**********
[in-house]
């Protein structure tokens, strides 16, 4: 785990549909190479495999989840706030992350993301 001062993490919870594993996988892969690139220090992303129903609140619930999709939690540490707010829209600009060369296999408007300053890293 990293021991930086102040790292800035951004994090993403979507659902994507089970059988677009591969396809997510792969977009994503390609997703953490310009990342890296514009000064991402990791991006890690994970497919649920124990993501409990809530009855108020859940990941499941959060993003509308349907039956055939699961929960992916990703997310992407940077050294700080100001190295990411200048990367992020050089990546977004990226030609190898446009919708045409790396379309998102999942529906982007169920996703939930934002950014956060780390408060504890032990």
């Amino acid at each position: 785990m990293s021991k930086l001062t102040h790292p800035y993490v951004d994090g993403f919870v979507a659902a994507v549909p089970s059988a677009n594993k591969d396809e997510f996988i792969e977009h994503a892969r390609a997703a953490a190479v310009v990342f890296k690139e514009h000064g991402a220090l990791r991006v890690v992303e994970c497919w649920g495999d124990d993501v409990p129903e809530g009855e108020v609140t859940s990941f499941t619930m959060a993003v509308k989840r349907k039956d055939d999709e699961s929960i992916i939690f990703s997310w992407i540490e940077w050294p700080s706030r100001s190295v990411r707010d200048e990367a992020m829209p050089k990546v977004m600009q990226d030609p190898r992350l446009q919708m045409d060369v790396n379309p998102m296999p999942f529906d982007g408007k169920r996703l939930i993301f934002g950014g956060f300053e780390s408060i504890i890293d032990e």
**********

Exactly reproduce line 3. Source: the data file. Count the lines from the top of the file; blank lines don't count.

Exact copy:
């Amino acid at each position: 785990m990293s021991k930086l001062t102040h790292p800035y993490v951004d994090g993403f919870v979507a659902a994507v549909p089970s059988a677009n594993k591969d396809e997510f996988i792969e977009h994503a892969r390609a997703a953490a190479v310009v990342f890296k690139e514009h000064g991402a220090l990791r991006v890690v992303e994970c497919w649920g495999d124990d993501v409990p129903e809530g009855e108020v609140t859940s990941f499941t619930m959060a993003v509308k989840r349907k039956d055939d999709e699961s929960i992916i939690f990703s997310w992407i540490e940077w050294p700080s706030r100001s190295v990411r707010d200048e990367a992020m829209p050089k990546v977004m600009q990226d030609p190898r992350l446009q919708m045409d060369v790396n379309p998102m296999p999942f529906d982007g408007k169920r996703l939930i993301f934002g950014g956060f300053e780390s408060i504890i890293d032990e």